Outstanding Cast and Brilliant Conducting for Meyerbeer’s Le Prophète at Deutsche Oper

GermanyGermany Meyerbeer, Le Prophète: Chorus and Orchestra of the Deutsche Oper Berlin / Enrique Mazzola (conductor), Deutsche Oper, Berlin, 16.12.2017. (JMI)

Deutsche Oper’s Le Prophète © B. Stoss


Jean de Leyde – Gregory Kunde
Fidès – Clémentine Margaine
Berthe – Elena Tsallagova
Zacharie – Derek Welton
Jonas – Gideon Poppe
Mathisen – Noel Bouley
Oberthal – Seth Carico


Director – Olivier Py
Sets and Costumes – Pierre-André Weitz
Lighting – Bertrand Killy
Choreography – Olivier Py

Berlin’s Deutsche Oper has continued their rediscovery of Meyerbeer’s operas with a new production of Le Prophète. Two years ago, they staged Vasco da Gama (or L’Africaine review click here), and last year it was Les Huguenots (review click here). On all three occasions the casts have been outstanding: it will suffice to recall the presence of Roberto Alagna and Juan Diego Flórez in the two previous years. One hopes the Deutsche Oper will keep going with this program – Meyerbeer has been generally, and unjustly, forgotten in the last 50 years.

Le Prophète, which had its premiere in Paris in 1849, is one of Meyerbeer’s late works; only L’Etoile du nord, Dinorah and the posthumous L’Africaine were to follow. The Prophet was a great success at its premiere and in the following years, and was performed frequently in major opera houses around the world. Unfortunately, from the 1950s on there have been few opportunities to see his operas. Le Prophète was most recently performed at Toulouse’s Capitole, where it closed the 2016-2017 season, and was staged earlier in Essen and Karlsruhe.

This is one of the operas that best represents the genre of nineteenth-century French Grand Opera, and both musically and vocally it deserves to be better known. The drawback is that it requires a trio of singers at a very high level, and that was fully achieved here.

The Deutsche Oper has commissioned a new production by Olivier Py, whose designs are somewhat iconoclastic. He brings the action to modern times, a transposition that adds nothing since the plot does not fit particularly well with today’s world. The direction is good, with enough movement on stage to help lighten the long duration of the opera. Py’s work in general was sound, and even attractive in some parts of the opera, although there were excesses, particularly in the famous Act III Ballet of the Skaters and in the final scene. The ballet seems to be conceived to highlight the problems of war in relation to violence and sexual abuse; and the last scene presents at the back a series of nude figures dedicated to the pleasures of sex. This adds nothing and only distracts one from what really matters, which is the final outcome of the opera.

The stage features side walls that represent two buildings, while the centre and the back have rotating elements which sometimes move too much. The sets were most effective in the first and final acts. Act I shows the apartments of Berthe and Fidès on one side and the tavern run by Jean on the other. The Cathedral of Münster in Act IV also works well. The least convincing was the third act, especially the development of the ballet where the rotating stage looked like a merry-go-round.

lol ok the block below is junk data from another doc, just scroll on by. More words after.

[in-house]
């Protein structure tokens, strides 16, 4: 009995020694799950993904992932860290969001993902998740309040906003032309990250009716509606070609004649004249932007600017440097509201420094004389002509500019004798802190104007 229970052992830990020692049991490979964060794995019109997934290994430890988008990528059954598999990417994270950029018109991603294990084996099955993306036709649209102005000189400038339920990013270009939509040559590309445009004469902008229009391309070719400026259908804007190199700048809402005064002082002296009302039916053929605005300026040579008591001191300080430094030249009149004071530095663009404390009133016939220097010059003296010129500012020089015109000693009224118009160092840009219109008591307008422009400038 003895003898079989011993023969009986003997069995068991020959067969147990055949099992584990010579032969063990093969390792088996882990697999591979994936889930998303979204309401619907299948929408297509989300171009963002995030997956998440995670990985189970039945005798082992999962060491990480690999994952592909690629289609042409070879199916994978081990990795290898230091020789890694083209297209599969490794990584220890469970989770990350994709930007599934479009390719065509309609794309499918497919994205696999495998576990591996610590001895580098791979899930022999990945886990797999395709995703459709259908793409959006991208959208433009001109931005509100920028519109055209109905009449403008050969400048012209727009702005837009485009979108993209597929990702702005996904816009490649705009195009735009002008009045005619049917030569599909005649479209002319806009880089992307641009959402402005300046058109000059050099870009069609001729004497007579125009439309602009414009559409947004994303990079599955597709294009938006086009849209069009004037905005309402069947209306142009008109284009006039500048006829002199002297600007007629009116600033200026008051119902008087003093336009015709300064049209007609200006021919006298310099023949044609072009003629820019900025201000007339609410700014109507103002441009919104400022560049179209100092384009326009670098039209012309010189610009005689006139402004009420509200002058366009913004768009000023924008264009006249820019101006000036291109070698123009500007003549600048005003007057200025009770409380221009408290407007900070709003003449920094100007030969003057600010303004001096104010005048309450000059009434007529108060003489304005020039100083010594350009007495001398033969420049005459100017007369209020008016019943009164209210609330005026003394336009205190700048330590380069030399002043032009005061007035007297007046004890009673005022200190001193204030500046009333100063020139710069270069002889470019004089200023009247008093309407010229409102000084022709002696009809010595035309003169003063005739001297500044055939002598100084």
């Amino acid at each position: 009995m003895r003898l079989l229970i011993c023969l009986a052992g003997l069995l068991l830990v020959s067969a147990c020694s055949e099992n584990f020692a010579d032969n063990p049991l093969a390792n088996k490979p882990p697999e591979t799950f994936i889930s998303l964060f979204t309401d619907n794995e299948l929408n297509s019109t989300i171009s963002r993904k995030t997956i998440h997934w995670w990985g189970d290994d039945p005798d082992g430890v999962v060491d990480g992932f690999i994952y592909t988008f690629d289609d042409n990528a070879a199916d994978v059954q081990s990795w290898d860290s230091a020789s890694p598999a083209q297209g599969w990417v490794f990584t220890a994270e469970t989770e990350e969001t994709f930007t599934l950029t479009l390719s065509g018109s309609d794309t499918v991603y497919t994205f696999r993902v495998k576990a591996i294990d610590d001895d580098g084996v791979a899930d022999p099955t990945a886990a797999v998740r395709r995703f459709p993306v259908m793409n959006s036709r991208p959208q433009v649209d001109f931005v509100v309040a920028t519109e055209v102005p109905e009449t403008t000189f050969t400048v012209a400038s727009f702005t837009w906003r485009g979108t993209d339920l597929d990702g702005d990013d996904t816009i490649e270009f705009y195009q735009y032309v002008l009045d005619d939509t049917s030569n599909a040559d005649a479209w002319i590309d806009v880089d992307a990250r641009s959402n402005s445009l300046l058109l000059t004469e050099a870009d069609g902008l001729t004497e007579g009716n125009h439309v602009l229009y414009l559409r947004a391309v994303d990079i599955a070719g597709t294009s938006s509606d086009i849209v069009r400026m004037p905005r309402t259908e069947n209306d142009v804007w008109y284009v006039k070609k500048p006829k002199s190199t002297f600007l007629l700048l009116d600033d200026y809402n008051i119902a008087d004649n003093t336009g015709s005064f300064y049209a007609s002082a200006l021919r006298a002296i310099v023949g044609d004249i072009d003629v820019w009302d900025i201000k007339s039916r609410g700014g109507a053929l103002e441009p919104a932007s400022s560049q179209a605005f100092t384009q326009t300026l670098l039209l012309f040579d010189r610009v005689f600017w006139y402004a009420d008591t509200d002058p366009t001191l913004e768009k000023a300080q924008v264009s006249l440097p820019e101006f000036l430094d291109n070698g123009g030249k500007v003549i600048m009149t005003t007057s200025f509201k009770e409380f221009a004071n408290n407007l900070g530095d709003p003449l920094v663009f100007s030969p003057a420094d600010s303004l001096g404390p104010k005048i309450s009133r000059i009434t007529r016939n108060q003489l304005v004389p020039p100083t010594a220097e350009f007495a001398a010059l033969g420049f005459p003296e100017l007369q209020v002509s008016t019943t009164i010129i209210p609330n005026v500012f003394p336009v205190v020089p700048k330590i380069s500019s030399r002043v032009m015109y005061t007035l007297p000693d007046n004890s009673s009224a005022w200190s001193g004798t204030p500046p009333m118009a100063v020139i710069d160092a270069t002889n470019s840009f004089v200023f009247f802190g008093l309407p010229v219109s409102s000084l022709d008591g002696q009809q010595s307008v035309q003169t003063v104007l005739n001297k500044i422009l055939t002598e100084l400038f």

Overall, it was an interesting production with some good moments, but was harmed by gratuitous excesses that only served to provoke the anger of some in the audience.

The musical direction for these Meyerbeer revivals has always been entrusted to Enrique Mazzola. One can feel Mazzola’s love for Meyerbeer’s music, and the result of his reading was excellent: I think the audience enjoyed it all as much as he did himself. The Meyerbeer-Mazzola pairing is magnificent, and one hopes that it will continue for years to come. The Deutsche Oper Orchestra was superb, well above the previous day in Le nozze di Figaro. The chorus also gave a brilliant performance in what is a very demanding work.

As I mentioned, this opera needs three great singers to do justice to the work: the vocal challenges and the length of the score are exceptional. Berlin had them, as they did for the earlier Meyerbeer stagings, and this performance became a real festival of singing.

The role of the protagonist, Jean de Leyde, was sung by Gregory Kunde, and it is difficult to think of a better performer, especially in vocal terms. It had originally been announced that Dmitry Korchak would sing the part; he’s possibly the best Don Ottavio nowadays and a great Rossini tenor, but those parts are far from the vocal demands of Jean de Leyde. Kunde’s tenor is well suited to this character and his performance was very bright, particularly in the last three acts of the opera where he has the most to sing. It’s hard to think of a better Jean de Leyde today than Gregory Kunde.

Mezzo-soprano Clémentine Margaine’s interpretation of the difficult character of Fidès, the mother of the false prophet, was extraordinary. Her score is very difficult and makes demands of a mezzo. I’ve had occasion in the past to see Clémentine Margaine in this house and always found her to be an interesting singer, but this time she outdid herself. I’m not exaggerating when I say she has entered the category of authentic opera star.

Soprano Elena Tsallagova was a magnificent interpreter of Berthe, Jean’s fiancée. Her voice is ample and attractive, and it effortlessly reaches all the corners of any opera house. She is also a remarkable singer and an outstanding performer. In short, she was a great Berthe from start to finish.

The other characters are less important vocally, but all were well covered. Among them I would highlight the three Anabaptists: Zacharie, Jonas and Mathisen, played by Derek Welton, Gideon Poppe and Noel Bouley. All three were remarkable, especially bass baritone Derek Welton. Seth Carico as Count Oberthal was correct in the role.

José M. Irurzun

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